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BFD (Bidirectional Forwarding Detection)
What to do to quickly establish an alternative path in case of communication failure between adjacent systems?
There are two detection mechanisms:
- Hardware detection, for example alarms in SDH used to detect link faults
- Hello mechanism used by routing protocols.
The main disadvantage of hardware detection is that not all media support it. For example Ethernet does not provide this kind of signalling.
When there is no hardware signalling we can use Hello in routing protocols but this mechanism is relatively slow. Sensitive services, for example voice, cannot work with more than one second delay.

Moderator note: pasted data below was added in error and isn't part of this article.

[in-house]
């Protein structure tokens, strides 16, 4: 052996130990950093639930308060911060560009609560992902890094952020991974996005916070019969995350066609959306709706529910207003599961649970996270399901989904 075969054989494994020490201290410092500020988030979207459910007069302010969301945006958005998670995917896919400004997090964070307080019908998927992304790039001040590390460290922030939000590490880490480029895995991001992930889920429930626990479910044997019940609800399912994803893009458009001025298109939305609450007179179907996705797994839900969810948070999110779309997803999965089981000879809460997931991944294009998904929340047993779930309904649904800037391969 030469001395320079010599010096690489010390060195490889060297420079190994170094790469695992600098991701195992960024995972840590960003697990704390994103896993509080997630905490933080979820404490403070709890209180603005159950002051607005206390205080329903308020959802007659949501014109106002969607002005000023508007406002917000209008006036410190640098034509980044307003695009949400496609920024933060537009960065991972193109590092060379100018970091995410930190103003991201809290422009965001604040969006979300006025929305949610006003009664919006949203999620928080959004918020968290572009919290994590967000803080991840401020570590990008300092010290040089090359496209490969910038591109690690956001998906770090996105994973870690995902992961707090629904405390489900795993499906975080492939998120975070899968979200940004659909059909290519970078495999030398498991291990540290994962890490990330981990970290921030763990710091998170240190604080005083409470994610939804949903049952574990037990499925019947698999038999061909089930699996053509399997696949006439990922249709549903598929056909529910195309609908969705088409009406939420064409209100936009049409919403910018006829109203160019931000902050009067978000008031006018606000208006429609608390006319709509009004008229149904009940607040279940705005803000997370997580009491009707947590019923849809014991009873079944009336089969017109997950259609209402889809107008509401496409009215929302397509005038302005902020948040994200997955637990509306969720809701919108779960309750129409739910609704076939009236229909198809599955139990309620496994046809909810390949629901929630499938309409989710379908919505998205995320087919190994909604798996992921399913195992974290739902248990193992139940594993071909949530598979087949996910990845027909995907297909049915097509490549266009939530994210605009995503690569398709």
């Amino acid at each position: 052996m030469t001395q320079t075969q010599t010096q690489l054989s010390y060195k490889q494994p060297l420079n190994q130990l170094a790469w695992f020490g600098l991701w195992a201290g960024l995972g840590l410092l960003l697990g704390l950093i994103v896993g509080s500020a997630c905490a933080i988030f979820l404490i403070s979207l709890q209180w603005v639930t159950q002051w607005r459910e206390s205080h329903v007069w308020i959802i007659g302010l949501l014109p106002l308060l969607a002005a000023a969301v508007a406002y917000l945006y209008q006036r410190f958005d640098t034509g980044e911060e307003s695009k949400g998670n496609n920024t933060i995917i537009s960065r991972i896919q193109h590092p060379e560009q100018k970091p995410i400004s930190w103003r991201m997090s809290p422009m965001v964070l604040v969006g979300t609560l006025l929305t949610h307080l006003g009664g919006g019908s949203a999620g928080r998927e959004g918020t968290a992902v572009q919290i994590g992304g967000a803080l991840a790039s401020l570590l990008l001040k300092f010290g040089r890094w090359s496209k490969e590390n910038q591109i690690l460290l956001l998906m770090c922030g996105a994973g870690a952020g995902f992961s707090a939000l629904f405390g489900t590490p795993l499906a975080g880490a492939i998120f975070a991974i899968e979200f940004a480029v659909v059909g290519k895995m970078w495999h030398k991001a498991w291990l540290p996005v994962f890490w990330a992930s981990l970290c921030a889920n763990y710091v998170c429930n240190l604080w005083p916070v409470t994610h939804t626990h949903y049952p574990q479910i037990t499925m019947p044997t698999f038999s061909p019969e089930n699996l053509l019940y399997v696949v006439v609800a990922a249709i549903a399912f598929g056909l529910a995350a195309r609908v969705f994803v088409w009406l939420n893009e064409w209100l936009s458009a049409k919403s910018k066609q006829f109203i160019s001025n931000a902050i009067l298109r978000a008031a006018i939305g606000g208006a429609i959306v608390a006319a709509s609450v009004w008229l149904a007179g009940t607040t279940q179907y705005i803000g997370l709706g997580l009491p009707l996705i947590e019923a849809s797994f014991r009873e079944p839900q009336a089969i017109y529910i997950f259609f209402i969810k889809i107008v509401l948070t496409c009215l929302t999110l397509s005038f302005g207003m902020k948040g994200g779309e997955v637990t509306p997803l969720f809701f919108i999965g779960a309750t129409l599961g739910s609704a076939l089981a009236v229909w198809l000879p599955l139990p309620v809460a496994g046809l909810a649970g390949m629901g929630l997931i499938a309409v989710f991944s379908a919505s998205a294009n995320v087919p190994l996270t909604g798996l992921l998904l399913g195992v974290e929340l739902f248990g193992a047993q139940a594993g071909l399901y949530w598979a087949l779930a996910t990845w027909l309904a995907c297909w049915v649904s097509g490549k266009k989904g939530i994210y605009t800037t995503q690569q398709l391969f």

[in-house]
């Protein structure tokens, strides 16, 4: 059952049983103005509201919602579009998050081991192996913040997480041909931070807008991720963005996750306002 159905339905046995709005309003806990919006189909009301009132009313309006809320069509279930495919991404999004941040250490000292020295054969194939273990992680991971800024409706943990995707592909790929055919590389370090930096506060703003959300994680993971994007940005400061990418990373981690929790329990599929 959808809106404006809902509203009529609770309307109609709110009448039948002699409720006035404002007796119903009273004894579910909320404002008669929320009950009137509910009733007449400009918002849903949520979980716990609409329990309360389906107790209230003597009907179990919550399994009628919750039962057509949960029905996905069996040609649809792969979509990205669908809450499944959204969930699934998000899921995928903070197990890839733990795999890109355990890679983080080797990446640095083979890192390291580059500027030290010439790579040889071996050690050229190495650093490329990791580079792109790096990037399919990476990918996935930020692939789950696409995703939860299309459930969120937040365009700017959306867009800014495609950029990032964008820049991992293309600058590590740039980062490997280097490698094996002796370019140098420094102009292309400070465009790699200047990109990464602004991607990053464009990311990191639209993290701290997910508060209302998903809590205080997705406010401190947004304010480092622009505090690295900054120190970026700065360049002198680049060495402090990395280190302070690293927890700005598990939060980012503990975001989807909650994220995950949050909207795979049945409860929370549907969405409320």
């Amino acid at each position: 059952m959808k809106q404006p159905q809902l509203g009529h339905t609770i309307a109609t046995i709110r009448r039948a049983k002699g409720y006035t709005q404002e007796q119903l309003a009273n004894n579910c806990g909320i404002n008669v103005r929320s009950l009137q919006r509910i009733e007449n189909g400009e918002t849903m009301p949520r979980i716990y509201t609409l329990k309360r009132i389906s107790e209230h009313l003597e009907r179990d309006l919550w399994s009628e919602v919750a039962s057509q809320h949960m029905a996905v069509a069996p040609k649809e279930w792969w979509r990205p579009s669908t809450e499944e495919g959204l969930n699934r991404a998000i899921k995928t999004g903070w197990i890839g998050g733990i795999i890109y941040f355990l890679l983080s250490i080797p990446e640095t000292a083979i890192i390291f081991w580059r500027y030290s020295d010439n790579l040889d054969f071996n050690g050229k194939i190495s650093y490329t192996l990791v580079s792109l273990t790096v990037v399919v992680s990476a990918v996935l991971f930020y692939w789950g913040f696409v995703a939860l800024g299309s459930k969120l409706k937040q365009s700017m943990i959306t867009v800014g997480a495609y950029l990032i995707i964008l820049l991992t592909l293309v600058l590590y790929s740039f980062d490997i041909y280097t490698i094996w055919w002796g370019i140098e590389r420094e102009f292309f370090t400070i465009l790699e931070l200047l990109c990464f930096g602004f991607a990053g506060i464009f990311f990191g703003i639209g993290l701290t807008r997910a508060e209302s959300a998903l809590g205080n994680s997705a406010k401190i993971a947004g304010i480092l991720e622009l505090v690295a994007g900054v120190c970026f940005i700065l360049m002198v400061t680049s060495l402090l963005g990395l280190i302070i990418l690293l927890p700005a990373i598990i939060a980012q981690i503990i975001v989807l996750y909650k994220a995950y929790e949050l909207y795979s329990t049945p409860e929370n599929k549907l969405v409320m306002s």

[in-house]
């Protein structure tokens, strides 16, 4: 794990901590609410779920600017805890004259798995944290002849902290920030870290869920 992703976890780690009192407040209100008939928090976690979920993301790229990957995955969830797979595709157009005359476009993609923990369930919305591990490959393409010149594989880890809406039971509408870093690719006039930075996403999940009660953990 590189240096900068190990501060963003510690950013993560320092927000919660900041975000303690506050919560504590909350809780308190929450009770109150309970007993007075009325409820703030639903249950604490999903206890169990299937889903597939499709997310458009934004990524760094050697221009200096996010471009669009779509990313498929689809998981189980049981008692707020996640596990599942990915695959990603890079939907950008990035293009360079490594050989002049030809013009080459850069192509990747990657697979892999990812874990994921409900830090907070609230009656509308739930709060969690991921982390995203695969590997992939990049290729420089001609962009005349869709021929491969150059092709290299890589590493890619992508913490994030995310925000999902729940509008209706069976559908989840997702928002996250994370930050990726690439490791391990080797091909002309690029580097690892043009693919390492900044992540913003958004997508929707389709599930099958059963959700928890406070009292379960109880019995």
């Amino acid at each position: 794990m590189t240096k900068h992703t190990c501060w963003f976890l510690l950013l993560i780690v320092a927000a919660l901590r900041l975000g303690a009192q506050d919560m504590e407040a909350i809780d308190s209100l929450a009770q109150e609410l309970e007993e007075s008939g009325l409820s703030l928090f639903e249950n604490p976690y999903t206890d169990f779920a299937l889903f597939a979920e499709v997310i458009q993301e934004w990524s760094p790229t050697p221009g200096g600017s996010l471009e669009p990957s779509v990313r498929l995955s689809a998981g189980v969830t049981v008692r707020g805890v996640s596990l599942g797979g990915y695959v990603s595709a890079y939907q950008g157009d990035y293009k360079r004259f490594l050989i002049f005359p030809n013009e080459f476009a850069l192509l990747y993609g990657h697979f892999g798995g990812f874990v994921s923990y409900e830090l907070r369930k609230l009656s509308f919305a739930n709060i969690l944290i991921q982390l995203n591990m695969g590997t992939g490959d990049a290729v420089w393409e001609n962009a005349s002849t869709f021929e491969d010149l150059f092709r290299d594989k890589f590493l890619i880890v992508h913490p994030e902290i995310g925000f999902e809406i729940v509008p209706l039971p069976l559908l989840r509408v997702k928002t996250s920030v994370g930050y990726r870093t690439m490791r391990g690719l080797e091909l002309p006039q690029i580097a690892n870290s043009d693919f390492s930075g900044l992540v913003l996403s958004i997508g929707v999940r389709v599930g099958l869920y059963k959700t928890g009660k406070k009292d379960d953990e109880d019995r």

The best solution is to use BFD (Bidirectional Forwarding Detection). This is simple mechanism that works independently of media, data and routing protocols. The main goal of BFD is to detect failures in the path between adjacent devices in a short time (minimum detection time for NE40E is 30ms). It does not matter if it is physical link, virtual circuit, tunnel, MPLS LSP, multi-hop path or unidirectional link. We can treat BFD as a simple Hello protocol where a pair of devices periodically sends BFD packets between them. If one device does not receive BFD packets within specified period, the system assumes that the bidirectional path to the neighboring system has failed.